Today is winter solstice, the shortest day of the year in the northern hemisphere, and it is a record-breaking 30°C in Taipei. In Chinese culture it is customary to consume tāngyuán (湯圓, glutinous rice balls typically immersed in hot, sweet soup) on winter solstice, better known to locals as Dōngzhì (冬至), a time when families gather together and celebrate growing one year older. Since I have no family here I will be lining up at 36 Yuánzǐ Shop (三六圓仔店) for a bowl sometime later on—though I might just skip this particular ritual if the line-up is too crazy. Two years ago I was informed, contrary to expectations, that you won’t actually age without eating tangyuan on dongzhi. If I miss it this year I suppose I won’t mind.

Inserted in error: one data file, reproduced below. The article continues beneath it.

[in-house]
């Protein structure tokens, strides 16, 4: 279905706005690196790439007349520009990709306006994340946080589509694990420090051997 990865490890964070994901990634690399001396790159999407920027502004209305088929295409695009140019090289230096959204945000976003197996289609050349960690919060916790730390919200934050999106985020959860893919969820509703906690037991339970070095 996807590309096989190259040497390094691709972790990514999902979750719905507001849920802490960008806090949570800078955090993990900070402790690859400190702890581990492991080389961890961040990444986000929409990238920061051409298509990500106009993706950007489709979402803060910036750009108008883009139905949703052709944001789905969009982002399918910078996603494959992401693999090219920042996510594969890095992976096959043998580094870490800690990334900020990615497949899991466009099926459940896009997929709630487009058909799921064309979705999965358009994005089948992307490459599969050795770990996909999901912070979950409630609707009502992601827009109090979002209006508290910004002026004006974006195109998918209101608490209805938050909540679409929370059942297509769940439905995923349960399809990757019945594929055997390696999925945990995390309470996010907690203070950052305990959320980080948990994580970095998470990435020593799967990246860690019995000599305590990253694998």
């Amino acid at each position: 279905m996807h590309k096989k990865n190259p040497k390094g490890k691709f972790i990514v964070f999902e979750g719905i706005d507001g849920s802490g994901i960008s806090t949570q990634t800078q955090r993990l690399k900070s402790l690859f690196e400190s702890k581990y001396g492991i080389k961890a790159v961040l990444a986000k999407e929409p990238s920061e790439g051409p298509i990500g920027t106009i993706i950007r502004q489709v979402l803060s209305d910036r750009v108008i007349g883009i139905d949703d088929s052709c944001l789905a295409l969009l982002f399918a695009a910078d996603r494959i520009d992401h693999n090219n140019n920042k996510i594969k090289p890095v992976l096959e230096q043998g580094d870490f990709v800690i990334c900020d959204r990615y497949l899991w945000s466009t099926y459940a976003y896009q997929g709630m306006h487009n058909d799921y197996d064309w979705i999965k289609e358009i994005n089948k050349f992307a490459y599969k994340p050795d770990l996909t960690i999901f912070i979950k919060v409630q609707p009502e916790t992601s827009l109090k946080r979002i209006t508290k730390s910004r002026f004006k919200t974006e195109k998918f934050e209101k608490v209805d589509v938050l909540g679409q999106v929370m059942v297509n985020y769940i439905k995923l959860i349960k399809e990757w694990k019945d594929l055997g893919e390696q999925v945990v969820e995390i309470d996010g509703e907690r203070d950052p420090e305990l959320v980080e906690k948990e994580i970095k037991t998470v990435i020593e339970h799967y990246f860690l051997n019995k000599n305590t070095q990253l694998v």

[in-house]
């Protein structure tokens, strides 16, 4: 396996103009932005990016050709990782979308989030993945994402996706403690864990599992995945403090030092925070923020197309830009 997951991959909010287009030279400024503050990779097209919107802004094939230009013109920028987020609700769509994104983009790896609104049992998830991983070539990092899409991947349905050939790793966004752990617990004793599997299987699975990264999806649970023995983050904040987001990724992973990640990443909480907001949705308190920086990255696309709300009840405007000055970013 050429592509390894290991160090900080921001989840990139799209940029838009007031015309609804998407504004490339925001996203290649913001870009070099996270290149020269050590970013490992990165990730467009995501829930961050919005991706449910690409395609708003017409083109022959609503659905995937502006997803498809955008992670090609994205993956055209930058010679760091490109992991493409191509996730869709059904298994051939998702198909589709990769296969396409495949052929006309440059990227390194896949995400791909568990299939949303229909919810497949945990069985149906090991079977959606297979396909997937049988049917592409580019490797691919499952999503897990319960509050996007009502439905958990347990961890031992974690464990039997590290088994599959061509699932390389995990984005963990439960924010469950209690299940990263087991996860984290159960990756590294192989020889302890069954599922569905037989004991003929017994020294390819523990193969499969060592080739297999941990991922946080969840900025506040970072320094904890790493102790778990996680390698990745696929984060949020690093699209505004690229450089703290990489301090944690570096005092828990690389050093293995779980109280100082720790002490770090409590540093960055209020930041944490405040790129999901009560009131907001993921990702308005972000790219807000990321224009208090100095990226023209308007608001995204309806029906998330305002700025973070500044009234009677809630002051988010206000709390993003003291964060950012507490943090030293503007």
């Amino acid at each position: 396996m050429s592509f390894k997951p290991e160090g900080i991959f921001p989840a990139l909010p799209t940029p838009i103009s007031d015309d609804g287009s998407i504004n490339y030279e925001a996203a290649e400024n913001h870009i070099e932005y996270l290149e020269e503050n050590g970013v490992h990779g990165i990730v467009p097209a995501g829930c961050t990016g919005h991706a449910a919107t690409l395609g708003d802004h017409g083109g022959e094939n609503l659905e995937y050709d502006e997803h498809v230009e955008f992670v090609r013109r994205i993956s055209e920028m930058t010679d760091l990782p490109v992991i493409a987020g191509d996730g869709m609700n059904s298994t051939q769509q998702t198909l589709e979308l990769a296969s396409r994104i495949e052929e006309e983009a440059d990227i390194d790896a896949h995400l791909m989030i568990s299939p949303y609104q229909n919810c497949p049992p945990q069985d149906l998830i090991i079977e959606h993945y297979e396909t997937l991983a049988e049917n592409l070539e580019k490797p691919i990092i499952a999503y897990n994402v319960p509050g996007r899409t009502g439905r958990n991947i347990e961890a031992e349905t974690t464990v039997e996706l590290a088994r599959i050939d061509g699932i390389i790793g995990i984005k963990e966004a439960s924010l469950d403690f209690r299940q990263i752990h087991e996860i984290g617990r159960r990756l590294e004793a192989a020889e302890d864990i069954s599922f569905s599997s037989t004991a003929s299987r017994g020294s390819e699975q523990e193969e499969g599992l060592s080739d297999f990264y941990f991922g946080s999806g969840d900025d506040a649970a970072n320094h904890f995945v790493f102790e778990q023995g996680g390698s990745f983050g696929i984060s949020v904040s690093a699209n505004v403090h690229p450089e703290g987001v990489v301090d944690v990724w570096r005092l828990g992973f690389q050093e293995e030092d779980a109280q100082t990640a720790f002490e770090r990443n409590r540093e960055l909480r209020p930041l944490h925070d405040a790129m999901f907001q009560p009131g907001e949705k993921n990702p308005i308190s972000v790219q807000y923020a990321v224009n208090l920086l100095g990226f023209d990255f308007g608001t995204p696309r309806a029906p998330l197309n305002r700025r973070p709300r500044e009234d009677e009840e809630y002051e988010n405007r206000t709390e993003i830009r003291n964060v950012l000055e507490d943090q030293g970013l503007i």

At the moment I’m enjoying a coffee next to Taipei Prefecture Minor South Gate (臺北府城小南門), originally built in 1879, cleaved from the old city walls by the Japanese in the 1930s, and later rebuilt and remodeled in a northern Chinese style by the Republic of China government in 1966 as part of a much broader program of Sinicization. Today it stands in a traffic circle amidst a complicated intersection of several roads in Zhongzheng not far from where I am staying these days in Wanhua.
Now the days grow longer, each more than the last.